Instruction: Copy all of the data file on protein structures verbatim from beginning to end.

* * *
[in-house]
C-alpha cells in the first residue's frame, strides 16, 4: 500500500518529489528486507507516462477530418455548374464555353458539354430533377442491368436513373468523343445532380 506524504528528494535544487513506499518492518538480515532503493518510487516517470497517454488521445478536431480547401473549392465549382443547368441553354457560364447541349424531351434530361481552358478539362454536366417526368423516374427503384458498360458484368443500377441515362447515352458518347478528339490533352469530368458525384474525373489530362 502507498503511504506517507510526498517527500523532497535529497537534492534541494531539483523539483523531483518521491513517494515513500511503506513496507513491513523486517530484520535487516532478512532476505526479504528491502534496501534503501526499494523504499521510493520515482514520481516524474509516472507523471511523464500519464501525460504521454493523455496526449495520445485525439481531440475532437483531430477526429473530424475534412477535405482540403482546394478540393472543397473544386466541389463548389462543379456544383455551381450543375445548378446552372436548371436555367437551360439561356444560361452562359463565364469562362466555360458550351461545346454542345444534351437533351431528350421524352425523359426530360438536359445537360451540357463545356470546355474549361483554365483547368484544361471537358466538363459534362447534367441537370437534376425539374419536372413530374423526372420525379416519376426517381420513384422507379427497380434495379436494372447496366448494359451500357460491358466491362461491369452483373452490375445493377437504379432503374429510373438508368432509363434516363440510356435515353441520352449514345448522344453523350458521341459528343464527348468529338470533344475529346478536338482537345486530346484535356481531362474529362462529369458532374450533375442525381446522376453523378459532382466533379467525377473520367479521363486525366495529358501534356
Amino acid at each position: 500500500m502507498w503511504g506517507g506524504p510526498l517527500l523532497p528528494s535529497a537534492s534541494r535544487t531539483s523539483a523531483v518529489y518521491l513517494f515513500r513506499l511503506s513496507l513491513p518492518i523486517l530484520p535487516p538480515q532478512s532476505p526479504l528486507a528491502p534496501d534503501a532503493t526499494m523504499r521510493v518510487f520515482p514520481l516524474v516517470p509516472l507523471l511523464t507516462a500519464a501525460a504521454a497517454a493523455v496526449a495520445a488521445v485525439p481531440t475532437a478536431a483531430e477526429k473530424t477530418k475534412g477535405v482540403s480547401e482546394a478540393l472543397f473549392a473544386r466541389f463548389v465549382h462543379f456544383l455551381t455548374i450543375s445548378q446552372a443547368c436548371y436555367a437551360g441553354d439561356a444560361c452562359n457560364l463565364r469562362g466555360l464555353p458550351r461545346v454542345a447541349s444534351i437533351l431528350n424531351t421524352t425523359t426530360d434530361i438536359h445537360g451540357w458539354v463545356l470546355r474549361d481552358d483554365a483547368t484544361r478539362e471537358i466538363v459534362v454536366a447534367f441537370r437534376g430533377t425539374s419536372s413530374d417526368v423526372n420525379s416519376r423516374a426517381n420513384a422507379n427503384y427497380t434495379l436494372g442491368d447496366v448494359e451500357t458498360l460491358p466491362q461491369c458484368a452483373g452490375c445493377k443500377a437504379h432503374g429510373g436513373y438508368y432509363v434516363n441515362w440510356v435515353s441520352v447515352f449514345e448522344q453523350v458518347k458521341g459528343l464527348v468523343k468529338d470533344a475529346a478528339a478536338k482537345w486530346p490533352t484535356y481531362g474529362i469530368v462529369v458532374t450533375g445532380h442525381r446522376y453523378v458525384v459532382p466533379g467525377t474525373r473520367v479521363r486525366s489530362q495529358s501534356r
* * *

[in-house]
C-alpha cells in the first residue's frame, strides 16, 4: 500500500518529489528486507507516462477530418455548374464555353458539354430533377442491368436513373468523343445532380 506524504528528494535544487513506499518492518538480515532503493518510487516517470497517454488521445478536431480547401473549392465549382443547368441553354457560364447541349424531351434530361481552358478539362454536366417526368423516374427503384458498360458484368443500377441515362447515352458518347478528339490533352469530368458525384474525373489530362 502507498503511504506517507510526498517527500523532497535529497537534492534541494531539483523539483523531483518521491513517494515513500511503506513496507513491513523486517530484520535487516532478512532476505526479504528491502534496501534503501526499494523504499521510493520515482514520481516524474509516472507523471511523464500519464501525460504521454493523455496526449495520445485525439481531440475532437483531430477526429473530424475534412477535405482540403482546394478540393472543397473544386466541389463548389462543379456544383455551381450543375445548378446552372436548371436555367437551360439561356444560361452562359463565364469562362466555360458550351461545346454542345444534351437533351431528350421524352425523359426530360438536359445537360451540357463545356470546355474549361483554365483547368484544361471537358466538363459534362447534367441537370437534376425539374419536372413530374423526372420525379416519376426517381420513384422507379427497380434495379436494372447496366448494359451500357460491358466491362461491369452483373452490375445493377437504379432503374429510373438508368432509363434516363440510356435515353441520352449514345448522344453523350458521341459528343464527348468529338470533344475529346478536338482537345486530346484535356481531362474529362462529369458532374450533375442525381446522376453523378459532382466533379467525377473520367479521363486525366495529358501534356
Amino acid at each position: 500500500m502507498w503511504g506517507g506524504p510526498l517527500l523532497p528528494s535529497a537534492s534541494r535544487t531539483s523539483a523531483v518529489y518521491l513517494f515513500r513506499l511503506s513496507l513491513p518492518i523486517l530484520p535487516p538480515q532478512s532476505p526479504l528486507a528491502p534496501d534503501a532503493t526499494m523504499r521510493v518510487f520515482p514520481l516524474v516517470p509516472l507523471l511523464t507516462a500519464a501525460a504521454a497517454a493523455v496526449a495520445a488521445v485525439p481531440t475532437a478536431a483531430e477526429k473530424t477530418k475534412g477535405v482540403s480547401e482546394a478540393l472543397f473549392a473544386r466541389f463548389v465549382h462543379f456544383l455551381t455548374i450543375s445548378q446552372a443547368c436548371y436555367a437551360g441553354d439561356a444560361c452562359n457560364l463565364r469562362g466555360l464555353p458550351r461545346v454542345a447541349s444534351i437533351l431528350n424531351t421524352t425523359t426530360d434530361i438536359h445537360g451540357w458539354v463545356l470546355r474549361d481552358d483554365a483547368t484544361r478539362e471537358i466538363v459534362v454536366a447534367f441537370r437534376g430533377t425539374s419536372s413530374d417526368v423526372n420525379s416519376r423516374a426517381n420513384a422507379n427503384y427497380t434495379l436494372g442491368d447496366v448494359e451500357t458498360l460491358p466491362q461491369c458484368a452483373g452490375c445493377k443500377a437504379h432503374g429510373g436513373y438508368y432509363v434516363n441515362w440510356v435515353s441520352v447515352f449514345e448522344q453523350v458518347k458521341g459528343l464527348v468523343k468529338d470533344a475529346a478528339a478536338k482537345w486530346p490533352t484535356y481531362g474529362i469530368v462529369v458532374t450533375g445532380h442525381r446522376y453523378v458525384v459532382p466533379g467525377t474525373r473520367v479521363r486525366s489530362q495529358s501534356r